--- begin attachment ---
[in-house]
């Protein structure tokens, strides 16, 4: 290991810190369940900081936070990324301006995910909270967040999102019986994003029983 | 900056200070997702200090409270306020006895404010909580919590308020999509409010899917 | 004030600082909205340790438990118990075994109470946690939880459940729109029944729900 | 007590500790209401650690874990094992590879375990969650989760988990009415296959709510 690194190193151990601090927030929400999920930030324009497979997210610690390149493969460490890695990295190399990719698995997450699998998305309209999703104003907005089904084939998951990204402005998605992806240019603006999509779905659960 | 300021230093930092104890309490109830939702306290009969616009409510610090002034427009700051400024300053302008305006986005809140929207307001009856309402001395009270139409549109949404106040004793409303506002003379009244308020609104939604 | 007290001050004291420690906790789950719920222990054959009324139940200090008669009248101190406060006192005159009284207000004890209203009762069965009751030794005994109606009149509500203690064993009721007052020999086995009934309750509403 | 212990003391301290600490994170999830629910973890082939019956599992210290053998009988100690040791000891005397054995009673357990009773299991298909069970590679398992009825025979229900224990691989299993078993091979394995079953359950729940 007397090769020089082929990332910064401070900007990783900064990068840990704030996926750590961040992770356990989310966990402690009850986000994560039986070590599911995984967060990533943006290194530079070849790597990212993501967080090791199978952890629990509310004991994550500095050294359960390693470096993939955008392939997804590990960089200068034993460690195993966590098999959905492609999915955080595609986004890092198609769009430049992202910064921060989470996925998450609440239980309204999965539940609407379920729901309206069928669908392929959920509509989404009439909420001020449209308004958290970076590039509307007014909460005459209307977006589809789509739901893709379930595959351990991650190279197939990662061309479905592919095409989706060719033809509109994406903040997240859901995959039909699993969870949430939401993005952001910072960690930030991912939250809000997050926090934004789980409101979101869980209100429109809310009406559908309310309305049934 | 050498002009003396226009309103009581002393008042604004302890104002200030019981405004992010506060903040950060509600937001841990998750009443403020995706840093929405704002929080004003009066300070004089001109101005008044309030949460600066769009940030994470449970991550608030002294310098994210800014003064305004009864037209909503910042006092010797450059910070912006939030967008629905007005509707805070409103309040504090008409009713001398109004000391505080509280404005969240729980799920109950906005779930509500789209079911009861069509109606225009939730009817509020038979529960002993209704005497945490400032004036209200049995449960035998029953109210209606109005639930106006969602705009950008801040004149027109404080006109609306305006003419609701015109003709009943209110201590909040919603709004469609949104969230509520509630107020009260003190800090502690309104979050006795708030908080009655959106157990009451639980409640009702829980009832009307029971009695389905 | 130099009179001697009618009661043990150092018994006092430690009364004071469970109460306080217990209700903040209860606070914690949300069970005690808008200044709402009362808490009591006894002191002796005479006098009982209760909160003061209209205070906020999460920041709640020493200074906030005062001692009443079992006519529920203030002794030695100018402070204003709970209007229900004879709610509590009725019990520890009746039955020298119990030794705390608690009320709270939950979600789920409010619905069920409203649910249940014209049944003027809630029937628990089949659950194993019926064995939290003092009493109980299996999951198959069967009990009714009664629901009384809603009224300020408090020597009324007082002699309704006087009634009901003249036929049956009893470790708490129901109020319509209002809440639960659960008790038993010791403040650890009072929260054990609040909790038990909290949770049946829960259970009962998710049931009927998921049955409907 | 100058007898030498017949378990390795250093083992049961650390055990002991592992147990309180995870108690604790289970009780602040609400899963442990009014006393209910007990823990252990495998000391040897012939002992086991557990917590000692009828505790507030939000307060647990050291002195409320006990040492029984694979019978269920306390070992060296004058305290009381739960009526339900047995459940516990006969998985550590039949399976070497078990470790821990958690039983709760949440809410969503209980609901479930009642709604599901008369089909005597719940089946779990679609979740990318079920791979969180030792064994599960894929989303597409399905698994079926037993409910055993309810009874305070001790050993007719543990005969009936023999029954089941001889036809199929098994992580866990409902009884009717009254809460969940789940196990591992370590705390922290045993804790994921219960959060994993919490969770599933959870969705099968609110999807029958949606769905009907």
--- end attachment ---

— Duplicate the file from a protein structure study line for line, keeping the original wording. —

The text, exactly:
[in-house]
């Protein structure tokens, strides 16, 4: 290991810190369940900081936070990324301006995910909270967040999102019986994003029983 | 900056200070997702200090409270306020006895404010909580919590308020999509409010899917 | 004030600082909205340790438990118990075994109470946690939880459940729109029944729900 | 007590500790209401650690874990094992590879375990969650989760988990009415296959709510 690194190193151990601090927030929400999920930030324009497979997210610690390149493969460490890695990295190399990719698995997450699998998305309209999703104003907005089904084939998951990204402005998605992806240019603006999509779905659960 | 300021230093930092104890309490109830939702306290009969616009409510610090002034427009700051400024300053302008305006986005809140929207307001009856309402001395009270139409549109949404106040004793409303506002003379009244308020609104939604 | 007290001050004291420690906790789950719920222990054959009324139940200090008669009248101190406060006192005159009284207000004890209203009762069965009751030794005994109606009149509500203690064993009721007052020999086995009934309750509403 | 212990003391301290600490994170999830629910973890082939019956599992210290053998009988100690040791000891005397054995009673357990009773299991298909069970590679398992009825025979229900224990691989299993078993091979394995079953359950729940 007397090769020089082929990332910064401070900007990783900064990068840990704030996926750590961040992770356990989310966990402690009850986000994560039986070590599911995984967060990533943006290194530079070849790597990212993501967080090791199978952890629990509310004991994550500095050294359960390693470096993939955008392939997804590990960089200068034993460690195993966590098999959905492609999915955080595609986004890092198609769009430049992202910064921060989470996925998450609440239980309204999965539940609407379920729901309206069928669908392929959920509509989404009439909420001020449209308004958290970076590039509307007014909460005459209307977006589809789509739901893709379930595959351990991650190279197939990662061309479905592919095409989706060719033809509109994406903040997240859901995959039909699993969870949430939401993005952001910072960690930030991912939250809000997050926090934004789980409101979101869980209100429109809310009406559908309310309305049934 | 050498002009003396226009309103009581002393008042604004302890104002200030019981405004992010506060903040950060509600937001841990998750009443403020995706840093929405704002929080004003009066300070004089001109101005008044309030949460600066769009940030994470449970991550608030002294310098994210800014003064305004009864037209909503910042006092010797450059910070912006939030967008629905007005509707805070409103309040504090008409009713001398109004000391505080509280404005969240729980799920109950906005779930509500789209079911009861069509109606225009939730009817509020038979529960002993209704005497945490400032004036209200049995449960035998029953109210209606109005639930106006969602705009950008801040004149027109404080006109609306305006003419609701015109003709009943209110201590909040919603709004469609949104969230509520509630107020009260003190800090502690309104979050006795708030908080009655959106157990009451639980409640009702829980009832009307029971009695389905 | 130099009179001697009618009661043990150092018994006092430690009364004071469970109460306080217990209700903040209860606070914690949300069970005690808008200044709402009362808490009591006894002191002796005479006098009982209760909160003061209209205070906020999460920041709640020493200074906030005062001692009443079992006519529920203030002794030695100018402070204003709970209007229900004879709610509590009725019990520890009746039955020298119990030794705390608690009320709270939950979600789920409010619905069920409203649910249940014209049944003027809630029937628990089949659950194993019926064995939290003092009493109980299996999951198959069967009990009714009664629901009384809603009224300020408090020597009324007082002699309704006087009634009901003249036929049956009893470790708490129901109020319509209002809440639960659960008790038993010791403040650890009072929260054990609040909790038990909290949770049946829960259970009962998710049931009927998921049955409907 | 100058007898030498017949378990390795250093083992049961650390055990002991592992147990309180995870108690604790289970009780602040609400899963442990009014006393209910007990823990252990495998000391040897012939002992086991557990917590000692009828505790507030939000307060647990050291002195409320006990040492029984694979019978269920306390070992060296004058305290009381739960009526339900047995459940516990006969998985550590039949399976070497078990470790821990958690039983709760949440809410969503209980609901479930009642709604599901008369089909005597719940089946779990679609979740990318079920791979969180030792064994599960894929989303597409399905698994079926037993409910055993309810009874305070001790050993007719543990005969009936023999029954089941001889036809199929098994992580866990409902009884009717009254809460969940789940196990591992370590705390922290045993804790994921219960959060994993919490969770599933959870969705099968609110999807029958949606769905009907």